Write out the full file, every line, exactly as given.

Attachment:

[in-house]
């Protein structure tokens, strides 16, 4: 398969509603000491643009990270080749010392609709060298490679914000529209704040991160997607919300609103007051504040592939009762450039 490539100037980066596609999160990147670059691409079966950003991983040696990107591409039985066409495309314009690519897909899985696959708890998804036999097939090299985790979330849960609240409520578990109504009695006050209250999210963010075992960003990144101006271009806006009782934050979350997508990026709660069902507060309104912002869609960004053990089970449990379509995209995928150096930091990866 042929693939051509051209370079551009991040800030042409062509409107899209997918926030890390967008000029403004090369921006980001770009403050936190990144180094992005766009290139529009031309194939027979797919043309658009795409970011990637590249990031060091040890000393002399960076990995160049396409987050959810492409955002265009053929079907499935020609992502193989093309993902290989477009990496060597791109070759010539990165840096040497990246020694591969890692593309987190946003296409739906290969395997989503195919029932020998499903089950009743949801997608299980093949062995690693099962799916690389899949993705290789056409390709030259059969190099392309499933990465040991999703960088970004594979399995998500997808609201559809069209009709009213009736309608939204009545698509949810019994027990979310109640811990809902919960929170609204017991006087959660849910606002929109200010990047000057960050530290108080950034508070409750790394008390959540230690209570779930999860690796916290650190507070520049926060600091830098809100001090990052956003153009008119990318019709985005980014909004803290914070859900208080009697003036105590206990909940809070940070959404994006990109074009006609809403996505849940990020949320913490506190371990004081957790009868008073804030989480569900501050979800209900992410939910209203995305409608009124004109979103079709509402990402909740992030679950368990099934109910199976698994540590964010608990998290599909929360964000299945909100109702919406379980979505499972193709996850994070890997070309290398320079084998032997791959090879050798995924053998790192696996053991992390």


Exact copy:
[in-house]
């Protein structure tokens, strides 16, 4: 398969509603000491643009990270080749010392609709060298490679914000529209704040991160997607919300609103007051504040592939009762450039 490539100037980066596609999160990147670059691409079966950003991983040696990107591409039985066409495309314009690519897909899985696959708890998804036999097939090299985790979330849960609240409520578990109504009695006050209250999210963010075992960003990144101006271009806006009782934050979350997508990026709660069902507060309104912002869609960004053990089970449990379509995209995928150096930091990866 042929693939051509051209370079551009991040800030042409062509409107899209997918926030890390967008000029403004090369921006980001770009403050936190990144180094992005766009290139529009031309194939027979797919043309658009795409970011990637590249990031060091040890000393002399960076990995160049396409987050959810492409955002265009053929079907499935020609992502193989093309993902290989477009990496060597791109070759010539990165840096040497990246020694591969890692593309987190946003296409739906290969395997989503195919029932020998499903089950009743949801997608299980093949062995690693099962799916690389899949993705290789056409390709030259059969190099392309499933990465040991999703960088970004594979399995998500997808609201559809069209009709009213009736309608939204009545698509949810019994027990979310109640811990809902919960929170609204017991006087959660849910606002929109200010990047000057960050530290108080950034508070409750790394008390959540230690209570779930999860690796916290650190507070520049926060600091830098809100001090990052956003153009008119990318019709985005980014909004803290914070859900208080009697003036105590206990909940809070940070959404994006990109074009006609809403996505849940990020949320913490506190371990004081957790009868008073804030989480569900501050979800209900992410939910209203995305409608009124004109979103079709509402990402909740992030679950368990099934109910199976698994540590964010608990998290599909929360964000299945909100109702919406379980979505499972193709996850994070890997070309290398320079084998032997791959090879050798995924053998790192696996053991992390």